Mustafa told the officer that he was willing to be arrested for being a Christian, but the officer let him go. Then, a week later, police ordered Mustafa to the station again, and this time he had to bring Salma with him. Omar happened to be out of the country.
Moroccan believers who were linked to expelled foreigners quickly came under scrutiny by the Moroccan authorities. So predictably, one day Mustafa received a call ordering him to report to the police station.
Throughout the all-day interrogation, officers questioned the two individually and then reunited them for additional questioning. Mustafa demanded to watch his wife’s interviews from a nearby room to make sure she was safe. As he watched her answer their questions, he felt overwhelmed by God’s grace.
“At this time I understood God’s Word when it says, ‘I will put words in your mouth,’” he said, referring to Luke 12:12. “My wife at this time didn’t have enough knowledge from the Bible to answer to this investigation, but she was answering in an impressive way.”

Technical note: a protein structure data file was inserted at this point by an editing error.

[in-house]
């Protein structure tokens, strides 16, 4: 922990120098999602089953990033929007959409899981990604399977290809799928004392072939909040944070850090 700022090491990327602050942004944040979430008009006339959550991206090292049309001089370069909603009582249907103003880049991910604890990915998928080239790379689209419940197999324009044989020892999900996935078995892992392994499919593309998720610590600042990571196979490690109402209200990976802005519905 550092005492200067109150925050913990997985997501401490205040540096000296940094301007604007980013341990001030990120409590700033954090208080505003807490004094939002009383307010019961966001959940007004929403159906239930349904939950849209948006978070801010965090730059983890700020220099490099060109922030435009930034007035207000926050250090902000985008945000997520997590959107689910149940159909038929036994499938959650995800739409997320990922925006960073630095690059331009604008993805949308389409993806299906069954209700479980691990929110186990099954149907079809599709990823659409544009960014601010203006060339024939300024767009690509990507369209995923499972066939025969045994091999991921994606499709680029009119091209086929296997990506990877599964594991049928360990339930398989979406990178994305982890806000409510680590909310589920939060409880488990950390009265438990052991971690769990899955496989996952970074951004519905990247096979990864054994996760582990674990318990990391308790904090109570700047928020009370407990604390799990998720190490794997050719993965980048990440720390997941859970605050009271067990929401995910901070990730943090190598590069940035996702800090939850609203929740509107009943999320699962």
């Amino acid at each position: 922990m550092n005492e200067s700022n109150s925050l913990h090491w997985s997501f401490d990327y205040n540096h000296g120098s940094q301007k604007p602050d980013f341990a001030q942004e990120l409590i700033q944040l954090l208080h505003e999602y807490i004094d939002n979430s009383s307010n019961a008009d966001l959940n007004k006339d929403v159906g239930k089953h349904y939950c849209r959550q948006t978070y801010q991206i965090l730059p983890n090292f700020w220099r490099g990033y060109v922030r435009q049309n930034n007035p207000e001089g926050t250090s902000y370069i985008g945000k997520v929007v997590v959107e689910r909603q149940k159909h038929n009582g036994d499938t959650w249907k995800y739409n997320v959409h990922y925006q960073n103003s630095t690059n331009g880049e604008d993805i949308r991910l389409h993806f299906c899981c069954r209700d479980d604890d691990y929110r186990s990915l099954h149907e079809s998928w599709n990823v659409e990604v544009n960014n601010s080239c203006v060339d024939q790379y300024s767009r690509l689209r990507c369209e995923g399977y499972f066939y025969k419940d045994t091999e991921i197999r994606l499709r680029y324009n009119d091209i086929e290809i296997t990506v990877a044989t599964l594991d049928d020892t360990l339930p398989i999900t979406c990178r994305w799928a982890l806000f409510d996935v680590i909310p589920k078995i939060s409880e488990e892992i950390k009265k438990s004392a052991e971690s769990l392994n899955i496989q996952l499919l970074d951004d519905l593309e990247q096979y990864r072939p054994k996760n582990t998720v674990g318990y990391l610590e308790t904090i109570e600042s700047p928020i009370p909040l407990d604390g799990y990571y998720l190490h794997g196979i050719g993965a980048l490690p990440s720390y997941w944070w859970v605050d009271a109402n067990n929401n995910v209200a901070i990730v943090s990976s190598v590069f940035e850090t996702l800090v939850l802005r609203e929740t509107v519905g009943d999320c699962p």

Two weeks later they were interrogated again, and this time Moroccan intelligence agents participated. Authorities hurled question after question at the couple, occasionally offering financial incentives to lure them back to Islam.
Mustafa’s interrogators alternated between beating him and acting like they were his best friend, all in an attempt to gain information about his work and that of other Christians. Amid the pressure and intimidation, God’s Word remained in Mustafa’s and Salma’s hearts. “If you hold the Scripture and read it as the living word of God, it will be with you in any time,” Mustafa said.
The interrogations continued for years, and in 2012 Mustafa discovered that 16 people from his church had been questioned about him; out of fear, 10 had turned against him. Although he fully expected authorities to arrest him and his wife, in the end they only asked him to put his Christian faith in writing.